The routes traveled by Ibn Battuta. (Weetjesman / CC BY-SA 4.0 )
Ibn Battuta doesn’t appear to have ever returned to the employ of Sultan Muhammad bin Tughluq. Instead of going to the court of the Chinese emperor, he just spent a few years traveling in China before deciding to return home to Tangier. He arrived back in his home city in 1349, 24 years after he had first set out. When he arrived, however, he learned tragically that both of his parents had passed away. Not having much to go back to in Tangier, Ibn Battuta went to Andalusia and then Timbuktu before returning permanently to Morocco in 1354. In that year, the sultan of Morocco asked Ibn Battuta to record all of his travels. He did, with the help of a scribe, in a document that has the wordy title, A Gift to Those Who Contemplate the Wonders of Cities and the Marvels of Traveling .
Book illustration by Léon Benett published in 1878 showing Ibn Baṭṭūṭah – right, in Egypt. (Jules Verne / Public Domain )
For the last fourteen years of his life, Ibn Battuta appears to have lived a fairly quiet life living in Tangier as an Islamic legal scholar until his death in about 1368. Perhaps, he decided that he was too old to travel. During his journey, Ibn Battuta traveled a total of about 75,000 miles and traversed across as many as 44 modern-day countries. Because Ibn Battuta was exposed to so many of the cultures of the Islamic world, he is now one of the main sources for historical and cultural information on Islamic cultures during that time period. Most people think of Marco Polo when they think of an ancient world traveler, but arguably Ibn Battuta is a worthy rival for this title.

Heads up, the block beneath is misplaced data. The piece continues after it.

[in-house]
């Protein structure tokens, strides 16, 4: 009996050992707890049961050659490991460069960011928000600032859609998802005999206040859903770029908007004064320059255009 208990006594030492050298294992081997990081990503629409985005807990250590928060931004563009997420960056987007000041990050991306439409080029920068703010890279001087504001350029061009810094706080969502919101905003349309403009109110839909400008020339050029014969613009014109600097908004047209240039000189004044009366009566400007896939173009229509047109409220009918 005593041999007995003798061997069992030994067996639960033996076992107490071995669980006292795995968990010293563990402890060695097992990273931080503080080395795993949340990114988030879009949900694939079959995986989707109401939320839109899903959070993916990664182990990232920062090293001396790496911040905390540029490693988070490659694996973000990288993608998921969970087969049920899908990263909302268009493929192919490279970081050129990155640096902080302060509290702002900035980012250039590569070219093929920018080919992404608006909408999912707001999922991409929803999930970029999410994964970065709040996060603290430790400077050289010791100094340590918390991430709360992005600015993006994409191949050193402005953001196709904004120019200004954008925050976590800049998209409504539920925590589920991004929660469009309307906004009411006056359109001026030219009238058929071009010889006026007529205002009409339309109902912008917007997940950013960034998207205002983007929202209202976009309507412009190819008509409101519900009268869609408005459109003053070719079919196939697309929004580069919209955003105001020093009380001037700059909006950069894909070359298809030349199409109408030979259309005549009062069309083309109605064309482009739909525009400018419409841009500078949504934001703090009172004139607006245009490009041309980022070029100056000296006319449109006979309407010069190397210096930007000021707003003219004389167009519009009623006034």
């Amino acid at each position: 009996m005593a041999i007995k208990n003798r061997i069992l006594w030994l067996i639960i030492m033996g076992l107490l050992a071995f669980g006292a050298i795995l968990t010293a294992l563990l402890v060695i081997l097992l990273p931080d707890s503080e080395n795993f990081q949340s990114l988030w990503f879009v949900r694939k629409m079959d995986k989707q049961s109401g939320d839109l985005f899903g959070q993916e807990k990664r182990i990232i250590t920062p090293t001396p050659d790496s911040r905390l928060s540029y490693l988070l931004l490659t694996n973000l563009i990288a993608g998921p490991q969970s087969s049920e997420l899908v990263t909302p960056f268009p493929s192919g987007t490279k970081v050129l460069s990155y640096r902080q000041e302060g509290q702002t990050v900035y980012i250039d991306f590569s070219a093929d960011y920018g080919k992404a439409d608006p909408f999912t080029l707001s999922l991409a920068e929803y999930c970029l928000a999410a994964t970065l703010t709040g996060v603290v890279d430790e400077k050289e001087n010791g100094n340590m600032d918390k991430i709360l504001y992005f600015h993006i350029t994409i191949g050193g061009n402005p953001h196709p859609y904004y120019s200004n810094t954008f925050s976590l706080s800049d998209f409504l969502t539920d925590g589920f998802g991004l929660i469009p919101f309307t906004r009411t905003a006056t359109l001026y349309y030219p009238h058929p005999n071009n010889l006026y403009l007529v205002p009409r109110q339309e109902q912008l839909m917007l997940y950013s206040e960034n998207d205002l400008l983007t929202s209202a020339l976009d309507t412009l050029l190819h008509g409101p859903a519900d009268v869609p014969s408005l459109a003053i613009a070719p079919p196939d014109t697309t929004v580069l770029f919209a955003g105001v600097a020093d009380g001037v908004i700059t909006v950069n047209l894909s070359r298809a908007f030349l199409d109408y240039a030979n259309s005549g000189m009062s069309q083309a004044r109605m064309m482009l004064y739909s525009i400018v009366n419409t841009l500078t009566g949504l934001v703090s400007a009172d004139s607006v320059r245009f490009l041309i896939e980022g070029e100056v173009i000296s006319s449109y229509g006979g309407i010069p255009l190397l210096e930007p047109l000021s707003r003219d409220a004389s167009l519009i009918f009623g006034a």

Top image: Portrait of the great Moroccan explorer Ibn Battuta. Source: CC BY-SA 3.0
By Caleb Strom
Andrews, Evans. 2017. Why Arab Scholar Ibn Battuta is the Greatest Explorer of all Time. [Online] Available at: https://www.history.com/news/why-arab-scholar-ibn-battuta-is-the-greatest-explorer-of-all-time
Bartel, Nick. 1999. The Travels of Ibn Battuta . Berkely Orias. [Online] Available at: https://orias.berkeley.edu/resources-teachers/travels-ibn-battuta
Famous Scientists . Ibn Battuta . [Online] Available at: https://www.famousscientists.org/ibn-battuta/